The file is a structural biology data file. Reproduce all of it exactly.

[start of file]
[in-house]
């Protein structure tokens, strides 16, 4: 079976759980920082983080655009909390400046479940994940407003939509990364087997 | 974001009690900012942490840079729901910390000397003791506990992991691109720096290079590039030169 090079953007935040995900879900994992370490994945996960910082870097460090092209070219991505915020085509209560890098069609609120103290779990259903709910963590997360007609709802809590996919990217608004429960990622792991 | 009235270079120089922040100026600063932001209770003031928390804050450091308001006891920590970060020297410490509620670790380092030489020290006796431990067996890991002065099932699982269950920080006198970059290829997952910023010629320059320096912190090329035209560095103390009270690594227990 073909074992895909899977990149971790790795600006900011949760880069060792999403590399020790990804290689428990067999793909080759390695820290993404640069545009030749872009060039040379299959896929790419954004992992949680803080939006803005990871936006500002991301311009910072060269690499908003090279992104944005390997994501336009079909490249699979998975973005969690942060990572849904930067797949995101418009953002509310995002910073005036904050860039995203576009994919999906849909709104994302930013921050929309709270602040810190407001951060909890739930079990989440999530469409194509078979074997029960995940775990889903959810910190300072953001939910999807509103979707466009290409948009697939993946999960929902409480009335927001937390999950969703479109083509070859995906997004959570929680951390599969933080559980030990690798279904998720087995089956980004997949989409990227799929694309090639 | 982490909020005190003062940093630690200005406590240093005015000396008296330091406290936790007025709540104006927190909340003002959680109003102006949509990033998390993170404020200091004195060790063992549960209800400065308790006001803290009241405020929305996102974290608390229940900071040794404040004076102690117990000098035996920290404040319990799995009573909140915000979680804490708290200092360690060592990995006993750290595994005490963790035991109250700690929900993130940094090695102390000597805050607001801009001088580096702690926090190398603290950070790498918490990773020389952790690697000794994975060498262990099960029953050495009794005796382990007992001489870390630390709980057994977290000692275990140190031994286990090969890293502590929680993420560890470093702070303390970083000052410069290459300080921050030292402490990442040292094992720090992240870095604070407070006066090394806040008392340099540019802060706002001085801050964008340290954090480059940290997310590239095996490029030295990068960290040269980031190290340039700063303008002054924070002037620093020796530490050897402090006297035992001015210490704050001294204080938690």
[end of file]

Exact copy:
[in-house]
């Protein structure tokens, strides 16, 4: 079976759980920082983080655009909390400046479940994940407003939509990364087997 | 974001009690900012942490840079729901910390000397003791506990992991691109720096290079590039030169 090079953007935040995900879900994992370490994945996960910082870097460090092209070219991505915020085509209560890098069609609120103290779990259903709910963590997360007609709802809590996919990217608004429960990622792991 | 009235270079120089922040100026600063932001209770003031928390804050450091308001006891920590970060020297410490509620670790380092030489020290006796431990067996890991002065099932699982269950920080006198970059290829997952910023010629320059320096912190090329035209560095103390009270690594227990 073909074992895909899977990149971790790795600006900011949760880069060792999403590399020790990804290689428990067999793909080759390695820290993404640069545009030749872009060039040379299959896929790419954004992992949680803080939006803005990871936006500002991301311009910072060269690499908003090279992104944005390997994501336009079909490249699979998975973005969690942060990572849904930067797949995101418009953002509310995002910073005036904050860039995203576009994919999906849909709104994302930013921050929309709270602040810190407001951060909890739930079990989440999530469409194509078979074997029960995940775990889903959810910190300072953001939910999807509103979707466009290409948009697939993946999960929902409480009335927001937390999950969703479109083509070859995906997004959570929680951390599969933080559980030990690798279904998720087995089956980004997949989409990227799929694309090639 | 982490909020005190003062940093630690200005406590240093005015000396008296330091406290936790007025709540104006927190909340003002959680109003102006949509990033998390993170404020200091004195060790063992549960209800400065308790006001803290009241405020929305996102974290608390229940900071040794404040004076102690117990000098035996920290404040319990799995009573909140915000979680804490708290200092360690060592990995006993750290595994005490963790035991109250700690929900993130940094090695102390000597805050607001801009001088580096702690926090190398603290950070790498918490990773020389952790690697000794994975060498262990099960029953050495009794005796382990007992001489870390630390709980057994977290000692275990140190031994286990090969890293502590929680993420560890470093702070303390970083000052410069290459300080921050030292402490990442040292094992720090992240870095604070407070006066090394806040008392340099540019802060706002001085801050964008340290954090480059940290997310590239095996490029030295990068960290040269980031190290340039700063303008002054924070002037620093020796530490050897402090006297035992001015210490704050001294204080938690």